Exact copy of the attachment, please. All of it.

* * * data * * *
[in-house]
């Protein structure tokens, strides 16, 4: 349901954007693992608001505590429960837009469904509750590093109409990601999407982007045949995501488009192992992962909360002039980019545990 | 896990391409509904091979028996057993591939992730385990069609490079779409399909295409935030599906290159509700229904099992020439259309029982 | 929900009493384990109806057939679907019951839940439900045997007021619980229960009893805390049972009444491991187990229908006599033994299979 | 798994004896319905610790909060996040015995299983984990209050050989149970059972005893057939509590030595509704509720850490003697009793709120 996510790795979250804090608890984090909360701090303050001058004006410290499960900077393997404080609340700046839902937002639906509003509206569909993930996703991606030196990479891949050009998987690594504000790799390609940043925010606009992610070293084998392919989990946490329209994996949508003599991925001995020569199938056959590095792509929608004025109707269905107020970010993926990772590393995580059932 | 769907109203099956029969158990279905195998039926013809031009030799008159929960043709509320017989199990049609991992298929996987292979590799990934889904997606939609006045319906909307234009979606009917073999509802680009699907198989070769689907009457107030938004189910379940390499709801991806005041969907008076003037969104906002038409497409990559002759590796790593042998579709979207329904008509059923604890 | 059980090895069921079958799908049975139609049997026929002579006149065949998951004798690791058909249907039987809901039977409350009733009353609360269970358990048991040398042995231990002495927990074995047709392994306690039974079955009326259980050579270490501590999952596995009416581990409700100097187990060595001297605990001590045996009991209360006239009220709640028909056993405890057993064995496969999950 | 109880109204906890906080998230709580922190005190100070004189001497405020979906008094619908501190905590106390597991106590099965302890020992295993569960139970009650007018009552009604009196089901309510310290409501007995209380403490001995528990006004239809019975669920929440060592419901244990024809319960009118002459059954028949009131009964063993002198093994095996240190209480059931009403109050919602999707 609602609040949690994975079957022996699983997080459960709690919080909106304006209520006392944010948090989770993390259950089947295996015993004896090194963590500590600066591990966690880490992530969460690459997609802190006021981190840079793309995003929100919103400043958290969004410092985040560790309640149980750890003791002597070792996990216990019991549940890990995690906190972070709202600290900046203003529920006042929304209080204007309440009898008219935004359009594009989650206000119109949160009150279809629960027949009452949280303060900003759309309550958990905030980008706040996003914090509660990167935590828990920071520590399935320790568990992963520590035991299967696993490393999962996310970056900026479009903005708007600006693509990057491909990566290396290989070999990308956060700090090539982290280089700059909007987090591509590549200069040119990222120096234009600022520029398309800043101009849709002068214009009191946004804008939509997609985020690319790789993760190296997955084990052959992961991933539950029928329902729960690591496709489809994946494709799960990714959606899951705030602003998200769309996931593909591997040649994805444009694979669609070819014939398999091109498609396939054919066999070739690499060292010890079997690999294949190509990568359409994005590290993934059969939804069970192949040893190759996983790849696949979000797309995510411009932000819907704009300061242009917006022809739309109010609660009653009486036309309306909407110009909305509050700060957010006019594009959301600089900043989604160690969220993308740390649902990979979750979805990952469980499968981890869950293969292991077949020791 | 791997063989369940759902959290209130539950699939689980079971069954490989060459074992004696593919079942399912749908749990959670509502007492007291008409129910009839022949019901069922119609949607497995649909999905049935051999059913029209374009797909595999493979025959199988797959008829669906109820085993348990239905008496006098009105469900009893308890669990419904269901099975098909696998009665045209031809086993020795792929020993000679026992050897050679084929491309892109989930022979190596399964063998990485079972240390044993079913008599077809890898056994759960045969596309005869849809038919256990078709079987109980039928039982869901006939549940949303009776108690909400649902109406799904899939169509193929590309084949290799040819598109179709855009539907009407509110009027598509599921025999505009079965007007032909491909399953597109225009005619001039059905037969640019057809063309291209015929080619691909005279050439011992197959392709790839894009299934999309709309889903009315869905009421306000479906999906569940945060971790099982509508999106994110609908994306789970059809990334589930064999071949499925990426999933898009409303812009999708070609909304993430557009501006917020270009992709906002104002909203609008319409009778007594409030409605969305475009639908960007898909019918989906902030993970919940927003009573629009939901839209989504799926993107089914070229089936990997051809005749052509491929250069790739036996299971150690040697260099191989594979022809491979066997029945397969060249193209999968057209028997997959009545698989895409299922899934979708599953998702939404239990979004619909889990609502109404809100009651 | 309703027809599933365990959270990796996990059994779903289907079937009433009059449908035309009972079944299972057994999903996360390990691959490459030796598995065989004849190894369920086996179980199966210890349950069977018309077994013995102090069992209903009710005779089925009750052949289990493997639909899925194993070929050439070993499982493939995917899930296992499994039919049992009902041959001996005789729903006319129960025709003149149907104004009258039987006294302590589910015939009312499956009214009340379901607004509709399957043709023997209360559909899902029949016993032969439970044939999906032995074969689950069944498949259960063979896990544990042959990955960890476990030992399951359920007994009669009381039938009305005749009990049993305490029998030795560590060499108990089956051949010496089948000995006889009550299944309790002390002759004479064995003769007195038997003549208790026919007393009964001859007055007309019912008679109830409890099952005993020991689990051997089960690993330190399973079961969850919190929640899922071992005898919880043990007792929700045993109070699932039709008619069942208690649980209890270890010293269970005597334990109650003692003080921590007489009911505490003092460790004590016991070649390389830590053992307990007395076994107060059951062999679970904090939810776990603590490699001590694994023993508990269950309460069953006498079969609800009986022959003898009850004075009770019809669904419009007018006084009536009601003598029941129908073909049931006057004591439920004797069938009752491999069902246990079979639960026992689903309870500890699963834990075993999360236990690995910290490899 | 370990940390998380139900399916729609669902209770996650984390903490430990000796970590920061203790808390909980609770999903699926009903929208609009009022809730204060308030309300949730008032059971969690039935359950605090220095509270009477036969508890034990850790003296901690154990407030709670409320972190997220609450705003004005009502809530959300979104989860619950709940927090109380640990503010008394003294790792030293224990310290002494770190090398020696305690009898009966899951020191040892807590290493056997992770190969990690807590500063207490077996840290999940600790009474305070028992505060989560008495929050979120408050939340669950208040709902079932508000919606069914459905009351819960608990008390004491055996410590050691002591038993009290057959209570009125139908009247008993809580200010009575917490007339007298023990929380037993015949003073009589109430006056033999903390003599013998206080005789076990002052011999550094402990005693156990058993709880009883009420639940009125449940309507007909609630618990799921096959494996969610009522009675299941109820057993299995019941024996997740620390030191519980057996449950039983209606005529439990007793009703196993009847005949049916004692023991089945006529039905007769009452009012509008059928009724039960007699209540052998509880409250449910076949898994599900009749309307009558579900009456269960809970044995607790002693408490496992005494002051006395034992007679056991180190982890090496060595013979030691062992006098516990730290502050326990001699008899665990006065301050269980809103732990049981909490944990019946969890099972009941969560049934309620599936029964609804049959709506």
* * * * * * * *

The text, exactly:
[in-house]
């Protein structure tokens, strides 16, 4: 349901954007693992608001505590429960837009469904509750590093109409990601999407982007045949995501488009192992992962909360002039980019545990 | 896990391409509904091979028996057993591939992730385990069609490079779409399909295409935030599906290159509700229904099992020439259309029982 | 929900009493384990109806057939679907019951839940439900045997007021619980229960009893805390049972009444491991187990229908006599033994299979 | 798994004896319905610790909060996040015995299983984990209050050989149970059972005893057939509590030595509704509720850490003697009793709120 996510790795979250804090608890984090909360701090303050001058004006410290499960900077393997404080609340700046839902937002639906509003509206569909993930996703991606030196990479891949050009998987690594504000790799390609940043925010606009992610070293084998392919989990946490329209994996949508003599991925001995020569199938056959590095792509929608004025109707269905107020970010993926990772590393995580059932 | 769907109203099956029969158990279905195998039926013809031009030799008159929960043709509320017989199990049609991992298929996987292979590799990934889904997606939609006045319906909307234009979606009917073999509802680009699907198989070769689907009457107030938004189910379940390499709801991806005041969907008076003037969104906002038409497409990559002759590796790593042998579709979207329904008509059923604890 | 059980090895069921079958799908049975139609049997026929002579006149065949998951004798690791058909249907039987809901039977409350009733009353609360269970358990048991040398042995231990002495927990074995047709392994306690039974079955009326259980050579270490501590999952596995009416581990409700100097187990060595001297605990001590045996009991209360006239009220709640028909056993405890057993064995496969999950 | 109880109204906890906080998230709580922190005190100070004189001497405020979906008094619908501190905590106390597991106590099965302890020992295993569960139970009650007018009552009604009196089901309510310290409501007995209380403490001995528990006004239809019975669920929440060592419901244990024809319960009118002459059954028949009131009964063993002198093994095996240190209480059931009403109050919602999707 609602609040949690994975079957022996699983997080459960709690919080909106304006209520006392944010948090989770993390259950089947295996015993004896090194963590500590600066591990966690880490992530969460690459997609802190006021981190840079793309995003929100919103400043958290969004410092985040560790309640149980750890003791002597070792996990216990019991549940890990995690906190972070709202600290900046203003529920006042929304209080204007309440009898008219935004359009594009989650206000119109949160009150279809629960027949009452949280303060900003759309309550958990905030980008706040996003914090509660990167935590828990920071520590399935320790568990992963520590035991299967696993490393999962996310970056900026479009903005708007600006693509990057491909990566290396290989070999990308956060700090090539982290280089700059909007987090591509590549200069040119990222120096234009600022520029398309800043101009849709002068214009009191946004804008939509997609985020690319790789993760190296997955084990052959992961991933539950029928329902729960690591496709489809994946494709799960990714959606899951705030602003998200769309996931593909591997040649994805444009694979669609070819014939398999091109498609396939054919066999070739690499060292010890079997690999294949190509990568359409994005590290993934059969939804069970192949040893190759996983790849696949979000797309995510411009932000819907704009300061242009917006022809739309109010609660009653009486036309309306909407110009909305509050700060957010006019594009959301600089900043989604160690969220993308740390649902990979979750979805990952469980499968981890869950293969292991077949020791 | 791997063989369940759902959290209130539950699939689980079971069954490989060459074992004696593919079942399912749908749990959670509502007492007291008409129910009839022949019901069922119609949607497995649909999905049935051999059913029209374009797909595999493979025959199988797959008829669906109820085993348990239905008496006098009105469900009893308890669990419904269901099975098909696998009665045209031809086993020795792929020993000679026992050897050679084929491309892109989930022979190596399964063998990485079972240390044993079913008599077809890898056994759960045969596309005869849809038919256990078709079987109980039928039982869901006939549940949303009776108690909400649902109406799904899939169509193929590309084949290799040819598109179709855009539907009407509110009027598509599921025999505009079965007007032909491909399953597109225009005619001039059905037969640019057809063309291209015929080619691909005279050439011992197959392709790839894009299934999309709309889903009315869905009421306000479906999906569940945060971790099982509508999106994110609908994306789970059809990334589930064999071949499925990426999933898009409303812009999708070609909304993430557009501006917020270009992709906002104002909203609008319409009778007594409030409605969305475009639908960007898909019918989906902030993970919940927003009573629009939901839209989504799926993107089914070229089936990997051809005749052509491929250069790739036996299971150690040697260099191989594979022809491979066997029945397969060249193209999968057209028997997959009545698989895409299922899934979708599953998702939404239990979004619909889990609502109404809100009651 | 309703027809599933365990959270990796996990059994779903289907079937009433009059449908035309009972079944299972057994999903996360390990691959490459030796598995065989004849190894369920086996179980199966210890349950069977018309077994013995102090069992209903009710005779089925009750052949289990493997639909899925194993070929050439070993499982493939995917899930296992499994039919049992009902041959001996005789729903006319129960025709003149149907104004009258039987006294302590589910015939009312499956009214009340379901607004509709399957043709023997209360559909899902029949016993032969439970044939999906032995074969689950069944498949259960063979896990544990042959990955960890476990030992399951359920007994009669009381039938009305005749009990049993305490029998030795560590060499108990089956051949010496089948000995006889009550299944309790002390002759004479064995003769007195038997003549208790026919007393009964001859007055007309019912008679109830409890099952005993020991689990051997089960690993330190399973079961969850919190929640899922071992005898919880043990007792929700045993109070699932039709008619069942208690649980209890270890010293269970005597334990109650003692003080921590007489009911505490003092460790004590016991070649390389830590053992307990007395076994107060059951062999679970904090939810776990603590490699001590694994023993508990269950309460069953006498079969609800009986022959003898009850004075009770019809669904419009007018006084009536009601003598029941129908073909049931006057004591439920004797069938009752491999069902246990079979639960026992689903309870500890699963834990075993999360236990690995910290490899 | 370990940390998380139900399916729609669902209770996650984390903490430990000796970590920061203790808390909980609770999903699926009903929208609009009022809730204060308030309300949730008032059971969690039935359950605090220095509270009477036969508890034990850790003296901690154990407030709670409320972190997220609450705003004005009502809530959300979104989860619950709940927090109380640990503010008394003294790792030293224990310290002494770190090398020696305690009898009966899951020191040892807590290493056997992770190969990690807590500063207490077996840290999940600790009474305070028992505060989560008495929050979120408050939340669950208040709902079932508000919606069914459905009351819960608990008390004491055996410590050691002591038993009290057959209570009125139908009247008993809580200010009575917490007339007298023990929380037993015949003073009589109430006056033999903390003599013998206080005789076990002052011999550094402990005693156990058993709880009883009420639940009125449940309507007909609630618990799921096959494996969610009522009675299941109820057993299995019941024996997740620390030191519980057996449950039983209606005529439990007793009703196993009847005949049916004692023991089945006529039905007769009452009012509008059928009724039960007699209540052998509880409250449910076949898994599900009749309307009558579900009456269960809970044995607790002693408490496992005494002051006395034992007679056991180190982890090496060595013979030691062992006098516990730290502050326990001699008899665990006065301050269980809103732990049981909490944990019946969890099972009941969560049934309620599936029964609804049959709506």